So long as our dual judicial system continues to operate, there will probably be a certain amount of friction in the area where federal and state jurisdictions meet. It is unlikely that any scheme for the allotment of judicial tasks among our present judiciaries can insure anywhere near a complete segregation of questions relating to local and national law and thereby avoid the need for coordinating the day-by-day administration of justice in all our courts. It may be, however, that advantages flowing from the present system outweigh the difficulties inherent in the existing structure of our judicial establishment, and if this be so, there is good reason to preserve the main features of our dual court system, even though we recognize its limitations. But before we can either justify or condemn the existing structure, there are two questions that should be answered: 1. Does the federal structure of the United States require or make it advisable that substantially independent systems of national and state courts exist, and 2. If the present system is to continue, what should be the division of jurisdiction between federal and state judiciaries?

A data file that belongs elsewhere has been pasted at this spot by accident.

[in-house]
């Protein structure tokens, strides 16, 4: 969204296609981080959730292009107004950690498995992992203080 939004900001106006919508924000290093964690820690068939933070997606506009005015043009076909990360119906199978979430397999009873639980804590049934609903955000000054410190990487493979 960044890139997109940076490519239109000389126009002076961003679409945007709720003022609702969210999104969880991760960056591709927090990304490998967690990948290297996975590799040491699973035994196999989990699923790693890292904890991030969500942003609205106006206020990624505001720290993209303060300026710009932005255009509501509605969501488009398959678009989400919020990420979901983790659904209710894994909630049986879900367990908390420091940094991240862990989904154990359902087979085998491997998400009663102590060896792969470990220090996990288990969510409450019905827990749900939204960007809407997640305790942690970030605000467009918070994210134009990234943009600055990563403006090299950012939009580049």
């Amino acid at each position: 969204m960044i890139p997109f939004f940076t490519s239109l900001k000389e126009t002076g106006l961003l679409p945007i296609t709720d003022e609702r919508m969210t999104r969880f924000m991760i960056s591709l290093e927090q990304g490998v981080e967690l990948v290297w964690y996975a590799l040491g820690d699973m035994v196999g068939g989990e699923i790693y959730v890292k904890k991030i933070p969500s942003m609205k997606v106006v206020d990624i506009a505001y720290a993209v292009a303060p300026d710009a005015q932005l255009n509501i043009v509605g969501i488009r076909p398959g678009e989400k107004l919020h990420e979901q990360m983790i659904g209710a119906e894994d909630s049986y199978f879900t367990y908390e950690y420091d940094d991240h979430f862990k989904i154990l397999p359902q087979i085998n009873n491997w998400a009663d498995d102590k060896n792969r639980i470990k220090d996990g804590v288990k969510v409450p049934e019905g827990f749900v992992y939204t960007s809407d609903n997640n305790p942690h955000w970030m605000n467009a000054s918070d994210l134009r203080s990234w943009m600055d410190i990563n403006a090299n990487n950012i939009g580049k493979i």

The propriety of having state courts has not been seriously challenged during the entire period from Independence to the present day. The states had their judiciaries before the adoption of the Constitution and it seems to have been taken for granted that local courts would continue to function after the new form of government was adopted. On the other hand, an extensive network of federal courts might never have been developed. The Constitution mentions only the Supreme Court by name and leaves the creation of inferior tribunals to the discretion of Congress. But one of the first enactments of the